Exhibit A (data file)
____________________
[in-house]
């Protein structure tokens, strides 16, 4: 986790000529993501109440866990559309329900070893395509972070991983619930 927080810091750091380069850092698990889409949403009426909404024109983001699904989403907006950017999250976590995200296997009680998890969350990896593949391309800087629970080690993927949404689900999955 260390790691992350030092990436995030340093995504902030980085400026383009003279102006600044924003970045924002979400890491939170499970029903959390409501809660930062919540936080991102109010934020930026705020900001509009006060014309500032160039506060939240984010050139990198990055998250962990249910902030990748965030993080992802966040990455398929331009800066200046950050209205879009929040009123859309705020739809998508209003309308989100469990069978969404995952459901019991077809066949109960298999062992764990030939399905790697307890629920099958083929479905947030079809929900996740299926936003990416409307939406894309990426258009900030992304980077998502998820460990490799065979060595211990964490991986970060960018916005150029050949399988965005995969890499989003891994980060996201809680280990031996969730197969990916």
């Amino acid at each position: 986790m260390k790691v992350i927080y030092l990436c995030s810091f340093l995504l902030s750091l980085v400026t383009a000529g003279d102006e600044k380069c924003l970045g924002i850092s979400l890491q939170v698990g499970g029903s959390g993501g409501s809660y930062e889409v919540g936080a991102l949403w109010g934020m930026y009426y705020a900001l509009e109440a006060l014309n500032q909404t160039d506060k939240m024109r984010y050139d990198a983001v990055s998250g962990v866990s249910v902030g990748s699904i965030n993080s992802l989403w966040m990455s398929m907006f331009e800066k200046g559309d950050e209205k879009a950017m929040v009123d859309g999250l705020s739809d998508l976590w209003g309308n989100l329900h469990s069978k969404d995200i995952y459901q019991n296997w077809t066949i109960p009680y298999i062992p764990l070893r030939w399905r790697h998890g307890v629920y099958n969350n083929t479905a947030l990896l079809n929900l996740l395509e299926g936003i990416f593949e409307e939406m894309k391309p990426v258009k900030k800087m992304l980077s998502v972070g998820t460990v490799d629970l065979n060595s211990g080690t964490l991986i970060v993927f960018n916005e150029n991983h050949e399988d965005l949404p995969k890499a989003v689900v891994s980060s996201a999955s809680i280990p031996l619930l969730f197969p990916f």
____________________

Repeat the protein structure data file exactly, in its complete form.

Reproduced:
[in-house]
């Protein structure tokens, strides 16, 4: 986790000529993501109440866990559309329900070893395509972070991983619930 927080810091750091380069850092698990889409949403009426909404024109983001699904989403907006950017999250976590995200296997009680998890969350990896593949391309800087629970080690993927949404689900999955 260390790691992350030092990436995030340093995504902030980085400026383009003279102006600044924003970045924002979400890491939170499970029903959390409501809660930062919540936080991102109010934020930026705020900001509009006060014309500032160039506060939240984010050139990198990055998250962990249910902030990748965030993080992802966040990455398929331009800066200046950050209205879009929040009123859309705020739809998508209003309308989100469990069978969404995952459901019991077809066949109960298999062992764990030939399905790697307890629920099958083929479905947030079809929900996740299926936003990416409307939406894309990426258009900030992304980077998502998820460990490799065979060595211990964490991986970060960018916005150029050949399988965005995969890499989003891994980060996201809680280990031996969730197969990916």
């Amino acid at each position: 986790m260390k790691v992350i927080y030092l990436c995030s810091f340093l995504l902030s750091l980085v400026t383009a000529g003279d102006e600044k380069c924003l970045g924002i850092s979400l890491q939170v698990g499970g029903s959390g993501g409501s809660y930062e889409v919540g936080a991102l949403w109010g934020m930026y009426y705020a900001l509009e109440a006060l014309n500032q909404t160039d506060k939240m024109r984010y050139d990198a983001v990055s998250g962990v866990s249910v902030g990748s699904i965030n993080s992802l989403w966040m990455s398929m907006f331009e800066k200046g559309d950050e209205k879009a950017m929040v009123d859309g999250l705020s739809d998508l976590w209003g309308n989100l329900h469990s069978k969404d995200i995952y459901q019991n296997w077809t066949i109960p009680y298999i062992p764990l070893r030939w399905r790697h998890g307890v629920y099958n969350n083929t479905a947030l990896l079809n929900l996740l395509e299926g936003i990416f593949e409307e939406m894309k391309p990426v258009k900030k800087m992304l980077s998502v972070g998820t460990v490799d629970l065979n060595s211990g080690t964490l991986i970060v993927f960018n916005e150029n991983h050949e399988d965005l949404p995969k890499a989003v689900v891994s980060s996201a999955s809680i280990p031996l619930l969730f197969p990916f």